At COP27 in Sharm El Sheikh, world leaders will focus on the seemingly overwhelming task of fast-tracking the reduction of greenhouse gas emissions while lessoning our dependence on fossil fuels.
Two days later, Urban Transitions 2022 gets underway in Sitges, Spain. The event is organized by information and analytics company Elsevier in collaboration with IS Global (Barcelona Institute for Global Health). It brings together city thinkers, urban planners, transport professionals, nature-based and justice communities, and environment and health professionals to discuss ways to better cope with such prevailing challenges as rapid urbanization and global warming.
One of the focal points at Urban Transitions will be air quality and what can be done to address unacceptably high levels of fine particulate matter (PM 2.5) and NO2. Gases produced by motorized traffic, residential heating, indoor burning of wood and other organic matter, shipping, airports and industry.
Conference chair Mark Nieuwenhuijsen predicts that one of the recurring themes will be the need to bring health more into urban planning. “Urban and transport planning needs to focus on getting people out of cars and making cities greener,” he said.
In addition to chairing Urban Transitions, Nieuwenhuijsen is Director of the Urban Planning, Environment and Health Initiative at IS Global. Last week, that organization called Europe’s leaders to task for falling short on air quality targets between now and 2030. “The European Commission target of 10 (micrograms per cubic meter) per year for PM 2.5 and 20 for NO 2 throughout the EU by 2030, while an improvement over current levels, is still double the WHO air quality guidelines,” said Nieuwenhuijsen. “That, despite the fact that studies show that adopting the WHO guidelines could prevent some 166,000 deaths in European cities alone.”
Nieuwenhuijsen said he will focus on cities as hotspots of air pollution and the “tens of thousands” of premature deaths each year in European cities that could be prevented if we reduce air pollution levels to below the WHO guidelines. His overarching message will be that “urgent action and monitoring needs to be taken as soon as possible in order to reduce the current levels, if municipal leaders are serious about saving lives.”
Underscoring that message, Agustí Pérez-Foguet, a principal investigator with the University of Catalonia, will provide insight at Urban Transitions into the direct association between air pollution and human health in urban settings. Pérez-Foguet’s research includes taking a closer look at the correlation between human mortality rates (including by sex and age) vis-a-vis varying levels of air pollution as well as how climate and geography affects those levels.
Another session at the conference will tackle how traffic restriction measures can create safer and healthier communities. Presenter Dr. Audrey de Nazelle, a senior lecturer with the Centre for Environment Policy, Imperial College London, will walk through a study conducted in the London Borough of Islington that examined how traffic flow affects deaths related to air pollution. They found that by strategically redirecting traffic in high density neighborhoods, air pollution and the resulting negative health impacts can be significantly reduced.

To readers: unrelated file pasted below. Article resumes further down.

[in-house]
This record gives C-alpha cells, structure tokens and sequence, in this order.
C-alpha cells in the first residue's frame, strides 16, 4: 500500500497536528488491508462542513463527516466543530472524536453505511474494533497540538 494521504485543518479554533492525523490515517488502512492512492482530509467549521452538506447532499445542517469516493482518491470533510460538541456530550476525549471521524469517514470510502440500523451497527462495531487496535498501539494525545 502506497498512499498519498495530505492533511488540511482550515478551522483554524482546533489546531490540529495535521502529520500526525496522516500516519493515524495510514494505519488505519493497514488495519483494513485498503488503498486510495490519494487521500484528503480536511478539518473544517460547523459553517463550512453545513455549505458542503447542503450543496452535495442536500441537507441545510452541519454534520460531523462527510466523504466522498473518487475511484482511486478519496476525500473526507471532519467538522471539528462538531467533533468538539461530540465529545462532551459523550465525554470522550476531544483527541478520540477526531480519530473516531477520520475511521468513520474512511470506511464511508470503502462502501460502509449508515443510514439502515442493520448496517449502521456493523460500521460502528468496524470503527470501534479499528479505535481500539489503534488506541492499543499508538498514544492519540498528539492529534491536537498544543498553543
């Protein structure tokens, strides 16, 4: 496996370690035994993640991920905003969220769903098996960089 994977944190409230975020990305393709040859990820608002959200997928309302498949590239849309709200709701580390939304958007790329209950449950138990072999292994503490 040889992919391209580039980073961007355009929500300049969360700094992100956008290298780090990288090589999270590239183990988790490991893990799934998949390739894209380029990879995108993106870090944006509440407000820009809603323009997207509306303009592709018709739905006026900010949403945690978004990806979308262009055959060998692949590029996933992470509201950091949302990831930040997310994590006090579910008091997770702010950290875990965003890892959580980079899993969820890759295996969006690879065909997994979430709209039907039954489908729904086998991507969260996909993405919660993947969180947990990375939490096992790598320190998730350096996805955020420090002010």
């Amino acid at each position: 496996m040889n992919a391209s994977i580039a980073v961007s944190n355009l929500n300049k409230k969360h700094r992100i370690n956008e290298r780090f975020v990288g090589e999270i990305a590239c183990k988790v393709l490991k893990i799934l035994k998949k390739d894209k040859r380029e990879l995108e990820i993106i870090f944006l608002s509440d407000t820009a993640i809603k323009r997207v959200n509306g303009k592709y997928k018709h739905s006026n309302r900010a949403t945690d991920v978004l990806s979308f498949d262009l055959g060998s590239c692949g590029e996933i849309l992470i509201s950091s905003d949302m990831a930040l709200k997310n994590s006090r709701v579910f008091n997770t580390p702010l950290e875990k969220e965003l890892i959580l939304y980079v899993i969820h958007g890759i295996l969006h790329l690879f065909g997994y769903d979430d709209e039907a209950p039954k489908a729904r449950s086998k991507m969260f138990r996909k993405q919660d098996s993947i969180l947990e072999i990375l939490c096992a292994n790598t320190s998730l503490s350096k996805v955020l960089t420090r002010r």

Yet another session, led by Ana Ascends a PhD student who studies air quality modelling with the University of Aveiro Department of Environment and Planning, will shed light on the effects of increasing amounts of impermeable surfaces and disappearing green spaces on air temperature and air pollution – and how nature-based solutions can address these problems.
Ascenso’s presentation will be tied to a recent study conducted in Eindhoven, Netherlands, that showed that nature-based solutions, including increasing the tree canopy of cities, can effectively reduce ambient temperatures while improving air quality.
The high level messaging that links all of these Urban Transitions presentations is that air pollution remains a huge problem in our cities, contributing to significant health challenges for residents, particularly for vulnerable road users such as pedestrians, cyclists and children walking to school, who are all too often are exposed to unacceptably high levels of particulate matter and other sources of pollution.
“We have a situation where our economies continue to rely on fossil fuels… in part due to the war in the Ukraine,” noted Nieuwenhuijsen. “Including continuing to provide large subsidies to the oil industry rather than using those funds to accelerate the transition to renewables.”
In an ideal world we should be using those oil subsidies as a catalyst for positive change, said Nieuwenhuijsen. Our “inconvenient truth” is that “meeting the WHO’s air quality guidelines wouldn’t cost that much more than the partial solutions being put forth.”
Mark Wessel is an urban journalist and public speaker who profiles unique city initiatives tied to sustainability, resiliency and quality of living that other communities can learn from. His work has appeared in Child in the City, TheCityFix, Next City, Municipal World, Cities Today and the Urban Future ‘City Changers’ blog. He also writes a regular Green Living column for Postmedia, Canada’s largest newspaper chain.